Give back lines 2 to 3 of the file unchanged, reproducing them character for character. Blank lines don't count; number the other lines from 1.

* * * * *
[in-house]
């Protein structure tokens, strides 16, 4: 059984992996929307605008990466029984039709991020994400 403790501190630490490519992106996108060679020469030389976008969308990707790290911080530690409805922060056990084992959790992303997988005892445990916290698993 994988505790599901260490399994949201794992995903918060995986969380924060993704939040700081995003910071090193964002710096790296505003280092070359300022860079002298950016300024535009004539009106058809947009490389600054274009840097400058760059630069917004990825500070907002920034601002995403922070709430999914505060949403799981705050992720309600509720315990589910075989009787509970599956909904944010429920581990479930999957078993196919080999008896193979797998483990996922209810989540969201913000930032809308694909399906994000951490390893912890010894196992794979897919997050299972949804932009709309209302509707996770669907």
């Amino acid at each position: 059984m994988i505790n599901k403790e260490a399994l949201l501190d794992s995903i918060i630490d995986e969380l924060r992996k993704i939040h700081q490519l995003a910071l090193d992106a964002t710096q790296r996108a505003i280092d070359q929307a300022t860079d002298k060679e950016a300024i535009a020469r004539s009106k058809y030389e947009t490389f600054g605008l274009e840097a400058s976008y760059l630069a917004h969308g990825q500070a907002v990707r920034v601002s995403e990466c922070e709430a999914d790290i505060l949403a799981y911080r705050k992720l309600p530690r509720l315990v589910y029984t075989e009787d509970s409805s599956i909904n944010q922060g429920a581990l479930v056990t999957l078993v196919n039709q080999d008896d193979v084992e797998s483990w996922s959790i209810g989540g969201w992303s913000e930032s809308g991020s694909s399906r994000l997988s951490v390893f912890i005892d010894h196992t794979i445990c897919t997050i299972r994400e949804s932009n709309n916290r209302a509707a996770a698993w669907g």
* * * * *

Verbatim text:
């Protein structure tokens, strides 16, 4: 059984992996929307605008990466029984039709991020994400 403790501190630490490519992106996108060679020469030389976008969308990707790290911080530690409805922060056990084992959790992303997988005892445990916290698993 994988505790599901260490399994949201794992995903918060995986969380924060993704939040700081995003910071090193964002710096790296505003280092070359300022860079002298950016300024535009004539009106058809947009490389600054274009840097400058760059630069917004990825500070907002920034601002995403922070709430999914505060949403799981705050992720309600509720315990589910075989009787509970599956909904944010429920581990479930999957078993196919080999008896193979797998483990996922209810989540969201913000930032809308694909399906994000951490390893912890010894196992794979897919997050299972949804932009709309209302509707996770669907």
């Amino acid at each position: 059984m994988i505790n599901k403790e260490a399994l949201l501190d794992s995903i918060i630490d995986e969380l924060r992996k993704i939040h700081q490519l995003a910071l090193d992106a964002t710096q790296r996108a505003i280092d070359q929307a300022t860079d002298k060679e950016a300024i535009a020469r004539s009106k058809y030389e947009t490389f600054g605008l274009e840097a400058s976008y760059l630069a917004h969308g990825q500070a907002v990707r920034v601002s995403e990466c922070e709430a999914d790290i505060l949403a799981y911080r705050k992720l309600p530690r509720l315990v589910y029984t075989e009787d509970s409805s599956i909904n944010q922060g429920a581990l479930v056990t999957l078993v196919n039709q080999d008896d193979v084992e797998s483990w996922s959790i209810g989540g969201w992303s913000e930032s809308g991020s694909s399906r994000l997988s951490v390893f912890i005892d010894h196992t794979i445990c897919t997050i299972r994400e949804s932009n709309n916290r209302a509707a996770a698993w669907g």